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Joined: Wed Mar 04, 2009 2:01 pm
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Location: Herts
So he is sitting two different exam formats?

How does the tutor approach that?

Does he sit timed exams for each exam format each week or is he sitting subject based exams?

Does he bring those papers home so you can go through them with him.

How does a ten year old know he wants to go to a grammar? Have you taken him to the schools you want him to apply for and made him motivated to want to go there?

Is there a backup that you are happy with?

Have you seen the level of work he is doing at school?

Has he done any mocks? Does he have friends who want to go to the schools you would like him to go to?

Most ten year olds I know want to go to the school their friends are going to. Ten year olds cannot see the bigger picture. That is an adult concept.

You say he enjoys going to the tutor which is very encouraging. Is he in a class or a one to one?

If he enjoys the work then this does indicate that he would suit a selective school. DG


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PostPosted: Sun Aug 05, 2018 6:57 am 
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He is sitting subject based tests weekly, not timed for each format.

The tutor comes to our house so is 1:1 and I see the results that he gets which is consistently good and anything he's unsure of is gone through to secure his knowledge.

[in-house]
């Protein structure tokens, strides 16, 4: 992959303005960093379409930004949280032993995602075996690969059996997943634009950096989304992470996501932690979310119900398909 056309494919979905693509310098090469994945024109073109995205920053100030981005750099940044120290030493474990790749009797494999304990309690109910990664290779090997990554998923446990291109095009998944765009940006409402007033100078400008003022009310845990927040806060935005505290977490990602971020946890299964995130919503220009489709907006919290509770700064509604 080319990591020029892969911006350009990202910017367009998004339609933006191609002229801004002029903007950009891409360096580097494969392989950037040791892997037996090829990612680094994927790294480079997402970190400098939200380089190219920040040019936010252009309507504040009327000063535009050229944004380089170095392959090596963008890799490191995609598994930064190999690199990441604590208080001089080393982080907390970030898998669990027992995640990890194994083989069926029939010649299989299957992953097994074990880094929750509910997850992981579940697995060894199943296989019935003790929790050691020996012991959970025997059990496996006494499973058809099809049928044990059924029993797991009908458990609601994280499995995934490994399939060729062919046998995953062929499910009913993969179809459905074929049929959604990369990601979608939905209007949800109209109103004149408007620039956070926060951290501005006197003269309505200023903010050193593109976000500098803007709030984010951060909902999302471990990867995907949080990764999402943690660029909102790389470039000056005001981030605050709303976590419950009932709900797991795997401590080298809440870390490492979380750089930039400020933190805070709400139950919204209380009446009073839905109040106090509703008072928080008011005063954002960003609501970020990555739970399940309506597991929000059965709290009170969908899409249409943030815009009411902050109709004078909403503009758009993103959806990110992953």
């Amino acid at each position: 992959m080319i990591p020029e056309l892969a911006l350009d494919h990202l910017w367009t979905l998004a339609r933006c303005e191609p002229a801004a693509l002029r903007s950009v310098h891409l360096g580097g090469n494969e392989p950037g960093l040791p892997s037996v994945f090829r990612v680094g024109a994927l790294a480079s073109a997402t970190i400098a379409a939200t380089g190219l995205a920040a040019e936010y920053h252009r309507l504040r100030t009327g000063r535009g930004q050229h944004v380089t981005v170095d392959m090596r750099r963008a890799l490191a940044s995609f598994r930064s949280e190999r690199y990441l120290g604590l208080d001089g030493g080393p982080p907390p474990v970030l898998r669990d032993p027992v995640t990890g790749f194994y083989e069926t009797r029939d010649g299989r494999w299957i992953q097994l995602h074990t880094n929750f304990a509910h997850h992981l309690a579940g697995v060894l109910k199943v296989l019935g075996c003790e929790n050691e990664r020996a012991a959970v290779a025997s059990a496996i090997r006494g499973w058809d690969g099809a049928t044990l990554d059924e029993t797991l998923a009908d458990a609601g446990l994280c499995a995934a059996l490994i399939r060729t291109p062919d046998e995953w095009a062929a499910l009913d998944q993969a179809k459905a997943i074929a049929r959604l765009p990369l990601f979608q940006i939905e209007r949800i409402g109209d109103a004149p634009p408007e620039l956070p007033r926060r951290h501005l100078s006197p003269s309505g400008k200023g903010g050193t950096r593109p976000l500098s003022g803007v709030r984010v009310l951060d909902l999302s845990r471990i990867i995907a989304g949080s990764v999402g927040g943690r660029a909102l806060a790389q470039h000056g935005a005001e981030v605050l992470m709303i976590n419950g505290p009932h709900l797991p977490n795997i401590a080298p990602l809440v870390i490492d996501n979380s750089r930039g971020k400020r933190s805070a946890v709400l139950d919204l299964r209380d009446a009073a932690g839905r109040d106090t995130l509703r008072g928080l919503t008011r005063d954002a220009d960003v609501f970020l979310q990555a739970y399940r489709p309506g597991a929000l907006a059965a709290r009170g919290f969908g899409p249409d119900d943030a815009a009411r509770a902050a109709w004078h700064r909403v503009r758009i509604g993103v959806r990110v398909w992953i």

He hasn't seen any grammars as I don't want to flaunt what he might not be able to have but he definitely wants to go there. He's not swayed by friends so that's not an issue.

I work at his school so can see his work and can speak to his teacher more freely.

He does enjoy doing the work and loves a test, it's just he feels hard done by having to do 'work' with me during the summer. What I don't want to do is for him to resent working with me and put him off doing the test, I need him to work willingly with me.

I'm sure with enough discussion and some set learning times in place he'll come round. He's so used to succeeding that not being able to complete the timed tests is hard to swallow, hence my eagerness to practice.

We'll sort it out, I was just wondering if other children 'kick back' and don't want to practice or whether it's just me and mine lol!

Thanks again.


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PostPosted: Sun Aug 05, 2018 7:11 am 
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Hi, OP. Is this the first time your DC has completed tinned CEM tests? And are these the scores they got in the time? Would you say they got most of what they did right but ran out of time or were they making lots of mistakes but getting through the questions? CEM timing is incredibly pressured but the questions themselves aren't very, very difficult. If this was the first time of timing, I would talk to your DC about this and focus on building up speed. The first time my DD completed a timed numerical test, she got 1 or 2 out of 20. However, it didn't take much practice before she was up in the high teens and she scored highly enough in the exams to get into all three grammars she applied to.